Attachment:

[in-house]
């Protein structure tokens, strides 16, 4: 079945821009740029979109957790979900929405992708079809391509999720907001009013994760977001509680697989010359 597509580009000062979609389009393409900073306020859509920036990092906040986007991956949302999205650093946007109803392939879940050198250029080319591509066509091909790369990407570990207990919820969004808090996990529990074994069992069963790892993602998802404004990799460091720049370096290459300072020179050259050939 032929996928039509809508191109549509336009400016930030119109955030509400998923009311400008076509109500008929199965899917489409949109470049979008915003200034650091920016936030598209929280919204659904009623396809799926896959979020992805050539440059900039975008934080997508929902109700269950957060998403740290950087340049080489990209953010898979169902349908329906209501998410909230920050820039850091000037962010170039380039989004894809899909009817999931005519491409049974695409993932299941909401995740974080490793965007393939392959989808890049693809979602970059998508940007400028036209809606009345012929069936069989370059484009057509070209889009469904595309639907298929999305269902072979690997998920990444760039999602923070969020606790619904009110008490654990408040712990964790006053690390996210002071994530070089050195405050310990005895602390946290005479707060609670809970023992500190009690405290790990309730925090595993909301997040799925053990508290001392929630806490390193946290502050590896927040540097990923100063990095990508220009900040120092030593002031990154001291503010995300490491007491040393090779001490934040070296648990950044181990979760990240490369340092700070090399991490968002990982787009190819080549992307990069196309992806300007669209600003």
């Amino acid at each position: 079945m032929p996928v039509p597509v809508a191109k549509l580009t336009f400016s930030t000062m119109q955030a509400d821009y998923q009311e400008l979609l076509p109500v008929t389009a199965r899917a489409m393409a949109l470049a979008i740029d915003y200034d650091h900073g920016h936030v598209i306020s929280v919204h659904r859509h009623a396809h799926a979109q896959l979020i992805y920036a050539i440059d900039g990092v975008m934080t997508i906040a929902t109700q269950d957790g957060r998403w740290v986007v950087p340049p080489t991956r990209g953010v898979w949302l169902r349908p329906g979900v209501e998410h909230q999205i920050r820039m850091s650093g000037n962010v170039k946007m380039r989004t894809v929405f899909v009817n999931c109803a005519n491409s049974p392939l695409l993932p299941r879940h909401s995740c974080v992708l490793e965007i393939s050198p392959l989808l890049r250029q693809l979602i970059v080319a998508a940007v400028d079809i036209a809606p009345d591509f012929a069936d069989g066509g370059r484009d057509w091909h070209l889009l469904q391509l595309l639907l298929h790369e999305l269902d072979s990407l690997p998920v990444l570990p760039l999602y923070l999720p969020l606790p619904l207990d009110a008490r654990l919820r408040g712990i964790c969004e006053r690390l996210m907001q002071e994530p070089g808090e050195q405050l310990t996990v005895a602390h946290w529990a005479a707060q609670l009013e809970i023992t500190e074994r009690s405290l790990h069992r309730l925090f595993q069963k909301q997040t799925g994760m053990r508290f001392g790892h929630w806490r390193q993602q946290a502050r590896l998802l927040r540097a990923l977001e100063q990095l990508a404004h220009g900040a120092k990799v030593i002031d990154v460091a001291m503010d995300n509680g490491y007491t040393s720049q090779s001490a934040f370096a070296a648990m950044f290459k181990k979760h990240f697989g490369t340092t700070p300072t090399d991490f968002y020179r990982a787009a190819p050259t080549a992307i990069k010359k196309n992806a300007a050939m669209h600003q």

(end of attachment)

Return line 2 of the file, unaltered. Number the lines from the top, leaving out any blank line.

């Protein structure tokens, strides 16, 4: 079945821009740029979109957790979900929405992708079809391509999720907001009013994760977001509680697989010359 597509580009000062979609389009393409900073306020859509920036990092906040986007991956949302999205650093946007109803392939879940050198250029080319591509066509091909790369990407570990207990919820969004808090996990529990074994069992069963790892993602998802404004990799460091720049370096290459300072020179050259050939 032929996928039509809508191109549509336009400016930030119109955030509400998923009311400008076509109500008929199965899917489409949109470049979008915003200034650091920016936030598209929280919204659904009623396809799926896959979020992805050539440059900039975008934080997508929902109700269950957060998403740290950087340049080489990209953010898979169902349908329906209501998410909230920050820039850091000037962010170039380039989004894809899909009817999931005519491409049974695409993932299941909401995740974080490793965007393939392959989808890049693809979602970059998508940007400028036209809606009345012929069936069989370059484009057509070209889009469904595309639907298929999305269902072979690997998920990444760039999602923070969020606790619904009110008490654990408040712990964790006053690390996210002071994530070089050195405050310990005895602390946290005479707060609670809970023992500190009690405290790990309730925090595993909301997040799925053990508290001392929630806490390193946290502050590896927040540097990923100063990095990508220009900040120092030593002031990154001291503010995300490491007491040393090779001490934040070296648990950044181990979760990240490369340092700070090399991490968002990982787009190819080549992307990069196309992806300007669209600003």